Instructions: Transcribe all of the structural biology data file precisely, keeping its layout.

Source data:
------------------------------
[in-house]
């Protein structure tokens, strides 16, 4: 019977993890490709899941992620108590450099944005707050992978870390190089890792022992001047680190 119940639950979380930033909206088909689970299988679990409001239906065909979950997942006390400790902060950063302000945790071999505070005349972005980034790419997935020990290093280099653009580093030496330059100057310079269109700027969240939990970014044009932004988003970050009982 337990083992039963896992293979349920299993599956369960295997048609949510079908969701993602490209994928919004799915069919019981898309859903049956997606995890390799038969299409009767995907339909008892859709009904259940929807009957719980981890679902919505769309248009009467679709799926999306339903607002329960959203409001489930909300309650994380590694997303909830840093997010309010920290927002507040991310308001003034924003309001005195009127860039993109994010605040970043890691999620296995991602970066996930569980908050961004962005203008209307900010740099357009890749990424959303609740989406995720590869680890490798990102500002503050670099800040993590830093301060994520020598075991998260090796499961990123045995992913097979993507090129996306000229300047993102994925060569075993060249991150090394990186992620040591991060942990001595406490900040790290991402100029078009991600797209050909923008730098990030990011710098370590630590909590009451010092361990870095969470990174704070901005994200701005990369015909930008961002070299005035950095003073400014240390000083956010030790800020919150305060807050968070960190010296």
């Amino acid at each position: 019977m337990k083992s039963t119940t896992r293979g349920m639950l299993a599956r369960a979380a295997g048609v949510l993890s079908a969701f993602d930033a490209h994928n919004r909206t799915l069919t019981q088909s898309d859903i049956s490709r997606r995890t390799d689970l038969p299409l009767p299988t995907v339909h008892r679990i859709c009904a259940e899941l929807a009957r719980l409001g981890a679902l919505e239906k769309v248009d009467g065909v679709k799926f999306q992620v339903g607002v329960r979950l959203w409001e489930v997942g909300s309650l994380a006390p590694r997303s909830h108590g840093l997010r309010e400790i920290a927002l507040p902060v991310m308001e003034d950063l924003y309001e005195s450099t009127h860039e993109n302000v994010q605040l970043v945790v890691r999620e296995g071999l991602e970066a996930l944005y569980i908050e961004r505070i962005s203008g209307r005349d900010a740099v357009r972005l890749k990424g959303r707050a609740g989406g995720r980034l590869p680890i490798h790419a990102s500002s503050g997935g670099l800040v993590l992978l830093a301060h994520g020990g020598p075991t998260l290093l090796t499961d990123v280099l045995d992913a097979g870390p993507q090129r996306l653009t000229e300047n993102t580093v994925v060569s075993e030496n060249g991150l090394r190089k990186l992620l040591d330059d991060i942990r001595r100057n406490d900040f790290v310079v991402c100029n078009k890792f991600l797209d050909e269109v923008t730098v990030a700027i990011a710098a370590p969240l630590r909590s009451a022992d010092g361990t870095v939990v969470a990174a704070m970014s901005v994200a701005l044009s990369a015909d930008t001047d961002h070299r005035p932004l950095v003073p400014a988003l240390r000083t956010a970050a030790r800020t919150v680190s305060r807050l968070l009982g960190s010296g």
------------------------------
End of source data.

[in-house]
């Protein structure tokens, strides 16, 4: 019977993890490709899941992620108590450099944005707050992978870390190089890792022992001047680190 119940639950979380930033909206088909689970299988679990409001239906065909979950997942006390400790902060950063302000945790071999505070005349972005980034790419997935020990290093280099653009580093030496330059100057310079269109700027969240939990970014044009932004988003970050009982 337990083992039963896992293979349920299993599956369960295997048609949510079908969701993602490209994928919004799915069919019981898309859903049956997606995890390799038969299409009767995907339909008892859709009904259940929807009957719980981890679902919505769309248009009467679709799926999306339903607002329960959203409001489930909300309650994380590694997303909830840093997010309010920290927002507040991310308001003034924003309001005195009127860039993109994010605040970043890691999620296995991602970066996930569980908050961004962005203008209307900010740099357009890749990424959303609740989406995720590869680890490798990102500002503050670099800040993590830093301060994520020598075991998260090796499961990123045995992913097979993507090129996306000229300047993102994925060569075993060249991150090394990186992620040591991060942990001595406490900040790290991402100029078009991600797209050909923008730098990030990011710098370590630590909590009451010092361990870095969470990174704070901005994200701005990369015909930008961002070299005035950095003073400014240390000083956010030790800020919150305060807050968070960190010296």
């Amino acid at each position: 019977m337990k083992s039963t119940t896992r293979g349920m639950l299993a599956r369960a979380a295997g048609v949510l993890s079908a969701f993602d930033a490209h994928n919004r909206t799915l069919t019981q088909s898309d859903i049956s490709r997606r995890t390799d689970l038969p299409l009767p299988t995907v339909h008892r679990i859709c009904a259940e899941l929807a009957r719980l409001g981890a679902l919505e239906k769309v248009d009467g065909v679709k799926f999306q992620v339903g607002v329960r979950l959203w409001e489930v997942g909300s309650l994380a006390p590694r997303s909830h108590g840093l997010r309010e400790i920290a927002l507040p902060v991310m308001e003034d950063l924003y309001e005195s450099t009127h860039e993109n302000v994010q605040l970043v945790v890691r999620e296995g071999l991602e970066a996930l944005y569980i908050e961004r505070i962005s203008g209307r005349d900010a740099v357009r972005l890749k990424g959303r707050a609740g989406g995720r980034l590869p680890i490798h790419a990102s500002s503050g997935g670099l800040v993590l992978l830093a301060h994520g020990g020598p075991t998260l290093l090796t499961d990123v280099l045995d992913a097979g870390p993507q090129r996306l653009t000229e300047n993102t580093v994925v060569s075993e030496n060249g991150l090394r190089k990186l992620l040591d330059d991060i942990r001595r100057n406490d900040f790290v310079v991402c100029n078009k890792f991600l797209d050909e269109v923008t730098v990030a700027i990011a710098a370590p969240l630590r909590s009451a022992d010092g361990t870095v939990v969470a990174a704070m970014s901005v994200a701005l044009s990369a015909d930008t001047d961002h070299r005035p932004l950095v003073p400014a988003l240390r000083t956010a970050a030790r800020t919150v680190s305060r807050l968070l009982g960190s010296g």